Materials and Methods

Description of the study area

The study was conducted in Lemo woreda of Hadiya Zone, SNNPR. Hadiya Zone is located at about 232 km of Addis Ababa which is the capital city of Ethiopia. The size of Hadiya Zone is 346958.5 hectare. From this 12.9% is Kola/low land altitude, 68.1% is Weina dega/ moderately undulating land and 19% is dega/high altitude areas. Lemo woredas cover 354 km2 with 128970 human populations. In Lemo Woredas, there are 35 kebeles. The mean annual temperature of Lemo Woredas ranges from 15.1-20 and the elevation is 1501-2500 and 501- 2500 masl, respectively. The annual rainfall pattern is starting from June to September which receives 1001 to 1200 mm/year. Generally, in the Hadiya zone rainy (winter) season last from June to August and spring starts from September to November months belongs to the wet season. Summer starts from December to February and autumn starts from March to May months belong to the dry season.

Sampling method and data collection

Sampling: Multi-stage sampling method was used for data collection. The numbers of kebeles surveyed was purposively selected from woreda based on accessibility and chicken production potential. Thus, 9 kebeles from Lemo woreda was purposively selected. From each randomly selected kebeles, 10 households that possessed five or more chickens were purposively considered for the survey study. Thus, a total of 90 households were included in the survey.

Data collection: Number of chicken in each kebeles and number of kebeles in woredas was collected from Lemo Agricultural Office and Rural Development Office. Information on husbandry practice, constraints in chicken production, important diseases, feed resource, chicken feeding and housing practices, watering, age at sexual maturity, age at first egg laying, average number of eggs per clutch, average number of eggs per set and number of chicks hatched per clutch were collected using semi-structured questionnaire. Direct observation was also made to assess available chicken feed resource, chicken feeding and housing practices, egg handling and storage practices.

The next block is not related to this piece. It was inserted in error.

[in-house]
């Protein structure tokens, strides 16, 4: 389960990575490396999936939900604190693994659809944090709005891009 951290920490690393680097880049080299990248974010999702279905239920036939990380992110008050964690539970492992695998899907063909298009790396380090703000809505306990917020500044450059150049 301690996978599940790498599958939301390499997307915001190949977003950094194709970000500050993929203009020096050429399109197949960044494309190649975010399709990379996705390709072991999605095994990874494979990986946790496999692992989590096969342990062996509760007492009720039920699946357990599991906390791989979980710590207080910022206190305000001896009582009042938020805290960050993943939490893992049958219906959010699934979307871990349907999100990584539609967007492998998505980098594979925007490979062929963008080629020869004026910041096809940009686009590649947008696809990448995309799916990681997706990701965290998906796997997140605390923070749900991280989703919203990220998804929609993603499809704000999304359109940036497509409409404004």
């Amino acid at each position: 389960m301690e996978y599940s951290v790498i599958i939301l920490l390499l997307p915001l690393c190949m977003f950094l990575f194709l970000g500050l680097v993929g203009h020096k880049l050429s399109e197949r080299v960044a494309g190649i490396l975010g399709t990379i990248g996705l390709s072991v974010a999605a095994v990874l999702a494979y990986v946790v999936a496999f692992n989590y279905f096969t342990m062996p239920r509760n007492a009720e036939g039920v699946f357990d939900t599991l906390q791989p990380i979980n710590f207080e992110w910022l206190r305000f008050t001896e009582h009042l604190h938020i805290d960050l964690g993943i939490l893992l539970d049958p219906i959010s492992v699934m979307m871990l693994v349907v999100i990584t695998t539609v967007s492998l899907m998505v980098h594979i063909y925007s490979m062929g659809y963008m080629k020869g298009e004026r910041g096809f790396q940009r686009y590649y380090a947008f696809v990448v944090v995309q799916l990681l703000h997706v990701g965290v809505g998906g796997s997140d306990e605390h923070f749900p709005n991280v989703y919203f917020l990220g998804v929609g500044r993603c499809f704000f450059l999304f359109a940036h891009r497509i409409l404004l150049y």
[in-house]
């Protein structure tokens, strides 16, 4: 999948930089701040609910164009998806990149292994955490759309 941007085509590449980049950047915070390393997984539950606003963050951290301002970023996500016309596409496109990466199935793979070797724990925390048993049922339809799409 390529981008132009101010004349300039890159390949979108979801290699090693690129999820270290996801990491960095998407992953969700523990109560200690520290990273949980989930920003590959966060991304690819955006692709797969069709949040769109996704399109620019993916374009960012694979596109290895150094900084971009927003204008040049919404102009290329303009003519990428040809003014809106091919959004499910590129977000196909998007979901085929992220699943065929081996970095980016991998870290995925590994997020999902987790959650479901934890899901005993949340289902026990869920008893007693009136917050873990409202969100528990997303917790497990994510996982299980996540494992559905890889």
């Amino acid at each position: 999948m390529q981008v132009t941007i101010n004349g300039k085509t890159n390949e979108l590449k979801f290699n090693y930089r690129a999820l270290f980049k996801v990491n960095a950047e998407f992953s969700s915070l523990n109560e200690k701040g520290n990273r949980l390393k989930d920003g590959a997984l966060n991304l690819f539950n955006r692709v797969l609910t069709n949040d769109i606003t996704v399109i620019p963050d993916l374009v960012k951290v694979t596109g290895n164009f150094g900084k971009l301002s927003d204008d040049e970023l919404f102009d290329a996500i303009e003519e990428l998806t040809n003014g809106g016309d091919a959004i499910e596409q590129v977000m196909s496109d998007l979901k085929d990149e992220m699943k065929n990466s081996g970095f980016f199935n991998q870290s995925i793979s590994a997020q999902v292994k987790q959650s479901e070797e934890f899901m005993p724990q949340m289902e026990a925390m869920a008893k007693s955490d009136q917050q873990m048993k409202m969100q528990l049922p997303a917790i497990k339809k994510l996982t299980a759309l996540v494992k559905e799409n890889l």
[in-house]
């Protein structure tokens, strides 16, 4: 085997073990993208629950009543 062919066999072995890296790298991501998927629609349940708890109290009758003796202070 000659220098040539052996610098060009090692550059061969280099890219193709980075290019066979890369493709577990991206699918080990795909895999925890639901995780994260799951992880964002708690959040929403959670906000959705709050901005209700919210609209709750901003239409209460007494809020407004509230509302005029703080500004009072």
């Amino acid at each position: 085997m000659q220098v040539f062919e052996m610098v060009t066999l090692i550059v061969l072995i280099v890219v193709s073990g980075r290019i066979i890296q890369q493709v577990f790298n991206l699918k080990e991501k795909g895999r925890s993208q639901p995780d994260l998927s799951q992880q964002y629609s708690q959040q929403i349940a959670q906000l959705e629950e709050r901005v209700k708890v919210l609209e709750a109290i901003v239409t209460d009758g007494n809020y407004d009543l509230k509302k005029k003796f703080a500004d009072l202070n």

Statistical analysis

Descriptive statistics such as mean, frequency and percentage was calculated and all the surveyed data was analyzed using Statistical Package for Social Sciences (SPSS) version 20 [6].

Results and Discussion

Farming system

In the studied area, farmers follow extensive mixed farming system rearing of livestock and crop production. The major crops grown in the surveyed area include enset (Ensete ventricosum), maize (Zea mays), sorghum, wheat, and teff. There are two cropping seasons in the area the short rainy season (Belg) from March to April and long rainy season (Meher) from June to September. The Belg rains are mainly used for land preparation and planting long cycle crops such as maize and seedbed preparation for Meher crops. Farmers plant cereal crops like barley, teff, wheat and vegetable crops at Meher rains.

Flock size of respondent farmers

Data on flock size is presented in Table 1. In the study, the average flock size per household was 17.23. This result is in line with the report of Tadelle et al., who was report an average flock size of 16 birds in the central parts of Ethiopia [3]. This result is higher than Solomon et al. who reported the flock sizes of 13.68 birds from Northwest Ethiopia [7]. In general, Flock size varies between seasons mainly due to the availability of feed, the occurrence of diseases, the presence of predators as well as the economic status of the owners. The color of the local chickens found in the study area includes pure colors of white, black, red, grey and mixtures of different colors including (red with black spot, white with black spot, white with red and black spot).

Variable N Overall
Chickens 90 17.23±22.40
Sources of foundation stock (%)
Purchased 42 46.7
Hatched 15 16.7
Agricultural office 7 7.8
Hatched and purchased 26 28.9

Table 1: Chicken size and sources of foundation stock in the study area.